When I got to college, someone at the college admissions office said, "You only have Math, English and Science classes.  You need liberal arts courses!" I'm still confused.

At that time, there were two “arts” classes to pick from, "Introduction to Spanish and Spanish Culture" or "Introduction to Oil Painting."

Painting won out.  Not that I had anything against Spanish and Spanish Culture but, after studying French for seven years, I thought I had spent enough time on learning a language that no one else around me spoke.  I will wait for a moment while someone points out the merit of having thought twice about the Spanish classes!

Back at the community college, I spent several years studying with Guy Corriero, a fine oil painter and instructor, and now an AWS (American Watercolor Society) member.  A prolific artist, Corriero's works have been described as "the most colorful impressionistic watercolors anywhere."  You can see his link here on my blog page...he continues to paint many wonderful things.  I heard recently that he painted his kitchen!

Under Guy's tutelage, I learned the techniques of sketching, drawing, oil painting, watercolor painting, critique in studio, not crying when he asked you what your subject matter was, and the joys of painting plein air. 

Monhegan Island, Maine
The think about sketching is that you can do it indoors or out...Monhegan Island is a favorite art retreat for me and the groups that Guy Corriero led there over 25 years. Instruction on the island focused on seascapes, the life of a sea village and, as Guy would walk all over the island to give individual instruction to the students, learning how to let him know where you were so that he didn't run around the island all day long looking for you.

I've also painted plein air in Lyon, France, where I bought my first box of oil paints, while also studying French language, history and culture, and have painted in the Hudson Valley and upstate New York, and in Massachusetts and other areas of Maine.

I do favor the impressionistic style of painting and am fairly adept at the skills that watercolor requires. Other studies of mine included studio classes with Sylvia Springer, a fine upstate still life and portrait artist; Lee Parks, watercolorist and instructor with the Hurleyville Artist Association; James Ziegler, classically trained oil artist; several local classes in pastel, and figure drawing with School of Woodstock instructor Jon deMartin.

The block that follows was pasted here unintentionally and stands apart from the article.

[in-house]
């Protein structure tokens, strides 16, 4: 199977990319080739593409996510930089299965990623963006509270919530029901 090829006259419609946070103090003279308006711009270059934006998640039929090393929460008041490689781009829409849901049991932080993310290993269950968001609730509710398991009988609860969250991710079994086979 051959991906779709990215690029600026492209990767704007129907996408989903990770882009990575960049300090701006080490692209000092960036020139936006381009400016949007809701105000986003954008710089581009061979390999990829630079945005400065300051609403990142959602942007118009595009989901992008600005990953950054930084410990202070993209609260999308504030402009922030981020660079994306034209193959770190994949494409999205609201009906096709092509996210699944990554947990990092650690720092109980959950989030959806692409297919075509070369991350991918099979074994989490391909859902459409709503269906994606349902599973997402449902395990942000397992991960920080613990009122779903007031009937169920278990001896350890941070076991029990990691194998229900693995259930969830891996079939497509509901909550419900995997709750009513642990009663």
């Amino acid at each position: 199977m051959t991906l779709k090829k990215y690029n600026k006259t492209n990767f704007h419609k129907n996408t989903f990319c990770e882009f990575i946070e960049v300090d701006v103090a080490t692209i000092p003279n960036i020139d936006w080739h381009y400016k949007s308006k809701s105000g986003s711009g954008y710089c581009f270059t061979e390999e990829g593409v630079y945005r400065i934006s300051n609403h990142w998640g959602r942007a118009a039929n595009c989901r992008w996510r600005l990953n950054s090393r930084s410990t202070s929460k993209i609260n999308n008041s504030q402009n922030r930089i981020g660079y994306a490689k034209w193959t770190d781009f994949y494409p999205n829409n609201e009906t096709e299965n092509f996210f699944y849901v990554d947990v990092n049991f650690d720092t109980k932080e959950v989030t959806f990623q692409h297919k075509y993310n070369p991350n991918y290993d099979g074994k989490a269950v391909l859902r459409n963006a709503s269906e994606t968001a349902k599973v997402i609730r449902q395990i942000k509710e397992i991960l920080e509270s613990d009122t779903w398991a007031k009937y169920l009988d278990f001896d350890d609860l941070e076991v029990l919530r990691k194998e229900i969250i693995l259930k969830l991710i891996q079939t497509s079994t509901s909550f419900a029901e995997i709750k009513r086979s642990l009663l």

I've provided art instruction to individuals and groups, including art programs at Mohonk Mountain House, during “Artists Inspiration” programs, and created a very successful program for 1st graders at Kerhonkson Elementary School in the 1990's that resulted in successful watercolor training for 7-year-old students.  Along with other artists, I contributed art work of my own to the school.  The program developed with First Grade teacher Barbara Cesaratto brought varied art forms to the lives of young children, created an 'art gallery' in that school's library and a full scale outdoor display made of tiles created by the students, among other projects.  I also produced a very successful class around Native American art processes, instructing those same groups of children on how to find materials in nature to make brushes and drawing implements and painting with natural substances, such as berries and plants extracts.

Starting my career with oils, I've had many successes with the medium regarding landscapes and seascapes.  I also studied watercolor and produce an annual series of "Fall Foliage" paintings focusing on individual leaves that has proved to be very popular.

My works have hung in the Omni Building in New York City and are in many private collections across the country, and I've participated in group art shows in the Mohawk Valley and Hudson Valley, and at Mohonk Mountain House, in New Paltz.

So, here's the point.  I'm about finished with the re-write of "The Values of Sketching" and will be using it as an instructional booklet for upcoming classes, for individuals or for groups.  I am also trying to figure out how to "teach" sketching on line, via my blog...stay tuned for developments there.

In the meantime, each drawing or painting really starts with a sketch...if you have an interest, contact me and somehow we'll figure out how I can get you sketching!